Sunday, April 30, 2017

Reviewing April PAD: Best of the Month?

As I mentioned, I was very pleased to be able to write 54 poems during National Poetry Month. I found that starting my writing time first thing in the morning was the best strategy, before the drudge of chores and the (demanding) blessing of caring for young granddaughters began. There's also a lot to be said for writing while you're still fresh and rested. Most days I had something at least started by 8:30 a.m. (Maybe I should continue that strategy.) I also found that I was leaning heavily toward humorous poetry and light verse throughout the month. I think it's because of the dire political events of the last 6 months or so - I feel a need to laugh to keep from crying.  When I wrote "Trumpericks", a batch of half a dozen satirical limericks about Donald Trump, a Facebook poet friend said, "Didn't that feel therapeutic?" Yes, it did.

I presume Robert Lee Brewer of Poetic Asides will once again ask participants in his PAD challenge to submit up to five of the best poems they wrote in April, so he can announce his picks for the best of the year. (Once again, I regret having so little time to read other poets' work, but there was some really good poetry to be found in connection with both blogs, so maybe i can spend more time now to discover it.)  Last year I made his top 21, and I would love to be a finalist again this year.

So to help you out a little, so you don't have to slog through 30 days of blog posts, here are what I consider my best five poems of this April:


April 11:
Easter Egg Hunt in a Church Graveyard 


The irony of this is lost on three-
and four-year olds, who see this is a yard
with big stones in it. Basket-bearing, free,
they run for multicolored eggs. It's hard
for them, so parents help. Around the stones
they pluck their prizes, scampering above
the long departed, all the dust and bones
of those like Mary Wellington, beloved
wife, 1840-1892,
pneumonia, or some similar disease.
One wonders if she was a person who
had grandkids, and if so, she might be pleased
a little girl named Bella won the race
to find an egg above her resting place.


April 25:
Dewey-eyed

A study cubby back behind the stacks
is where we first locked lips. The shelves between
the main desk and our tryst were filled, the racks
from Poetry to Fiction (811-813)
would camouflage shenanigans, while patrons turning pages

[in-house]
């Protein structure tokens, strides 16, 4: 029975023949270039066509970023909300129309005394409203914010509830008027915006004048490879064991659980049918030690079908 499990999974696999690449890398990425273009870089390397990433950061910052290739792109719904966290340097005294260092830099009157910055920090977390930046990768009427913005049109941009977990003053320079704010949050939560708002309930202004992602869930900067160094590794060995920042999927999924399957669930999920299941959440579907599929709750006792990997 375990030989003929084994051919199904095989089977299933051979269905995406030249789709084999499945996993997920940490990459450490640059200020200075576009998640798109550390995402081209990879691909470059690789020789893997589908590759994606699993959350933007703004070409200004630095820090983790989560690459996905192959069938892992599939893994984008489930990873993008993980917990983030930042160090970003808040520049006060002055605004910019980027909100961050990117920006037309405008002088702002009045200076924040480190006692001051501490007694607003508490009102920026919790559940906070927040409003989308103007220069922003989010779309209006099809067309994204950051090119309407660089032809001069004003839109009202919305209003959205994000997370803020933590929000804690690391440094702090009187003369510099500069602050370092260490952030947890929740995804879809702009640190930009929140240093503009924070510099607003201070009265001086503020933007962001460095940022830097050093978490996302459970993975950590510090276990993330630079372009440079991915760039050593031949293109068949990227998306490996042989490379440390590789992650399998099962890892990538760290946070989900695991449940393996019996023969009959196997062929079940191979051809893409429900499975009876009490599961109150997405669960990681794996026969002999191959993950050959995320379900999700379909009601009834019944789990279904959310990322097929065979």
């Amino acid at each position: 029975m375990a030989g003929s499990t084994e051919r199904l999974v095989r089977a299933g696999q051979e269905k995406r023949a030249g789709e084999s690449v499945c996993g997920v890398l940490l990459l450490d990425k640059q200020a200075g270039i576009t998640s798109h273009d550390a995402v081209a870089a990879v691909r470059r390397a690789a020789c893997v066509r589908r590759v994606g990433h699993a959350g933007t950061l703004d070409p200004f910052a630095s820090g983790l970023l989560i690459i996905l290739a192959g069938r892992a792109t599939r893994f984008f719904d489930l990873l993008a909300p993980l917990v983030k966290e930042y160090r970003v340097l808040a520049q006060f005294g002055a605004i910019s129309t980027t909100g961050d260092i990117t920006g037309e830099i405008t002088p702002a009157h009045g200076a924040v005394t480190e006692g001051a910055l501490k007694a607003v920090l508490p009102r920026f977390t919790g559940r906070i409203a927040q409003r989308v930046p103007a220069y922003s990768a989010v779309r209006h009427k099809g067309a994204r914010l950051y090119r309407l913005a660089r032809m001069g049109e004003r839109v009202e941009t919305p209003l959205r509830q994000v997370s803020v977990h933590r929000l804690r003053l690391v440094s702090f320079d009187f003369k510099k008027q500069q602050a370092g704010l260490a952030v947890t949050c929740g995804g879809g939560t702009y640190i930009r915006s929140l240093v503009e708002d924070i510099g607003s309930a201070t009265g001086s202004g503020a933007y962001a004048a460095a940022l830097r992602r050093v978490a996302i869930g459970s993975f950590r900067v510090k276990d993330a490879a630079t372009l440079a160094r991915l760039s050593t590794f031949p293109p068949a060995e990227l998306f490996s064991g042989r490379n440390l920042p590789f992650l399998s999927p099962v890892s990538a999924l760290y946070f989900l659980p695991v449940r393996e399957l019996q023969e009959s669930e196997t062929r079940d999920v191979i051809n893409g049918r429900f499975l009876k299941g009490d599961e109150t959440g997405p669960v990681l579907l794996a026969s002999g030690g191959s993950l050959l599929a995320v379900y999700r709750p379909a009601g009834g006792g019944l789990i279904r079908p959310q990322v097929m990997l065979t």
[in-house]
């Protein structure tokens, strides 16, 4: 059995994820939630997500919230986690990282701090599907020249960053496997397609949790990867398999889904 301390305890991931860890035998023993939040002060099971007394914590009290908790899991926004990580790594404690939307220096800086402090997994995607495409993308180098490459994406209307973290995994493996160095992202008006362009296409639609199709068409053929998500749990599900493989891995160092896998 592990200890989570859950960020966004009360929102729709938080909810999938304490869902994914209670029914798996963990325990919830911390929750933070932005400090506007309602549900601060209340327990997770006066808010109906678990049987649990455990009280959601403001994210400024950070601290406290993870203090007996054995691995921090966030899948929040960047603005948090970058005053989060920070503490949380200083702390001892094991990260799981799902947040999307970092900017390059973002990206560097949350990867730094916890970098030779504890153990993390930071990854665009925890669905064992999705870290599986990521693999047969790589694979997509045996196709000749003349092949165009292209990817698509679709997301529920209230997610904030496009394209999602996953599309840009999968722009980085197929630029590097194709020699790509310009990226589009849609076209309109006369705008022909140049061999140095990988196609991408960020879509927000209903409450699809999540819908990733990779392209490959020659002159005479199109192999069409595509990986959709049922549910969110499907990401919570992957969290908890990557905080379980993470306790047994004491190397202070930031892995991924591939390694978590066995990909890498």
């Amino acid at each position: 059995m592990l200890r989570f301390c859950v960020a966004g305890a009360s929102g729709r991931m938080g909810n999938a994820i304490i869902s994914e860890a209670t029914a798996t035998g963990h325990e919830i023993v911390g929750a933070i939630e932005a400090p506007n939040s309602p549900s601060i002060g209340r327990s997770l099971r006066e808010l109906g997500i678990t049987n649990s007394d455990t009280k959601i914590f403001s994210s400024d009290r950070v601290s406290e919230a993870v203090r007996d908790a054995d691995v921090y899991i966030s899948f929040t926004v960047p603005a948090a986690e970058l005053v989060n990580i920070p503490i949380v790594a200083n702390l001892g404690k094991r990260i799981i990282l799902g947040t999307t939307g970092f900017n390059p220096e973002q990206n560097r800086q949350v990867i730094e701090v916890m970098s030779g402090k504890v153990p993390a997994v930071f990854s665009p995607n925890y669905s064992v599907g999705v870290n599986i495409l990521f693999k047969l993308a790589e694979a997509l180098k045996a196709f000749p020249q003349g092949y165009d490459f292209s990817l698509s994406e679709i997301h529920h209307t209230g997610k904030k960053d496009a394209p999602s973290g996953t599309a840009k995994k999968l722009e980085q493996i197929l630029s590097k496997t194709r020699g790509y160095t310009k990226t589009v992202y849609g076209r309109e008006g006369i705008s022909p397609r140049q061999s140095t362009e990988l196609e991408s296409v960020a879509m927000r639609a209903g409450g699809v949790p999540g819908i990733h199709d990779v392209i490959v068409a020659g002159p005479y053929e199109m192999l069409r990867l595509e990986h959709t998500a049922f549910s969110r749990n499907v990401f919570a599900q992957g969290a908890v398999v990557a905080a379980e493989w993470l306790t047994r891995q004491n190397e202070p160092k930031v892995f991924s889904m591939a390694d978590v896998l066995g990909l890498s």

had no idea librarians could be their lusty selves,
by bumping up against the books instead of earning wages,
pulling orders, organizing shelves.
And when we exited that private nook,
returning to the world of Mr. Dewey,
we might  exchange a sideways smile or swap a furtive look,
but always being business-like, no sentimental hooey.
Then after work, like any learned lovers,
we'd read a book and get between the covers. 


April 28:
Ode-iferous

Now what the hell?
What is that smell?
We know it well.
It’s really vile
and gross as bile,
and lasts a while
and spreads a mile.

You stripy ghost,
unwilling host
who reeks the most,
you lift your trunk
and spray your junk
at any punk
who gives you bunk,

then we must dunk
ourselves and sluice
tomato juice,
head to caboose,
to try and loose
the stink that’s in
our hair and skin.

You black-and-white
child of the night,
we will not fight
lest we lose sight
of your foul might,
and your alacrity
with unsatisfactory
things olfactory.

Pepé Le Pew,
we don’t hate you,
but for now, adieu.
You do have spunk –
don’t  be in a funk,
or we’ll be sunk
and get a chunk
of eau de skunk.


April 29:
A Metric Poem

We sometimes run kilometers
(5K is popular here).
We drink our Coke in liters,
and water, but not beer.

We briefly employed Celsius
(also known as Centigrade)
to tell just how hot we were,
but that trend began to fade.

We are a land of miles and feet,
and we're mostly metric-free.
If you're looking for a meter,
you'll still find it in poetry.

And yet, that's not quite true of Frost,
who talked of promises kept,
but not kilometers he must go
before he finally slept.


April 20:
Romance, Anyone? (Formerly titled "Tennis, Anyone?")
My task is to court you.
I’m serving you compliments
but you just lob them back.
This back-and-forth doesn’t seem
to net me anything so far.
Maybe I need more topspin.
We’re playing singles now,
not mixed doubles.
This game seems to go on
forever. You’re set in your ways,
and I seem no match for you.
What’s your racket?
I’m already past thirty, love,
but I’ll keep smashing away.
Maybe I’ll ace it,
maybe I ‘ll double-fault,
but you are worth the effort.
It should be no surprise
that “volley” is an anagram

for “lovely." 

Rounding out my top 10:
War of Words (Apr. 4)
Once in the Middle of a Time (Apr.15)
Marginalia (Apr. 24)
The Agnostic's Sunday (Apr. 30) 
10 Ways of Hearing a Thunderstorm (Apr. 6)

Anyway, those are my picks. As most poets and writers know, your favorites are usually the ones you just wrote, so my opinions of these will undoubtedly change over time. If you wish, you may scan my daily blogs from April to see if there are any you like better,or maybe you already read some you like better. In either case (or even if you just like these), thanks for reading!





No comments: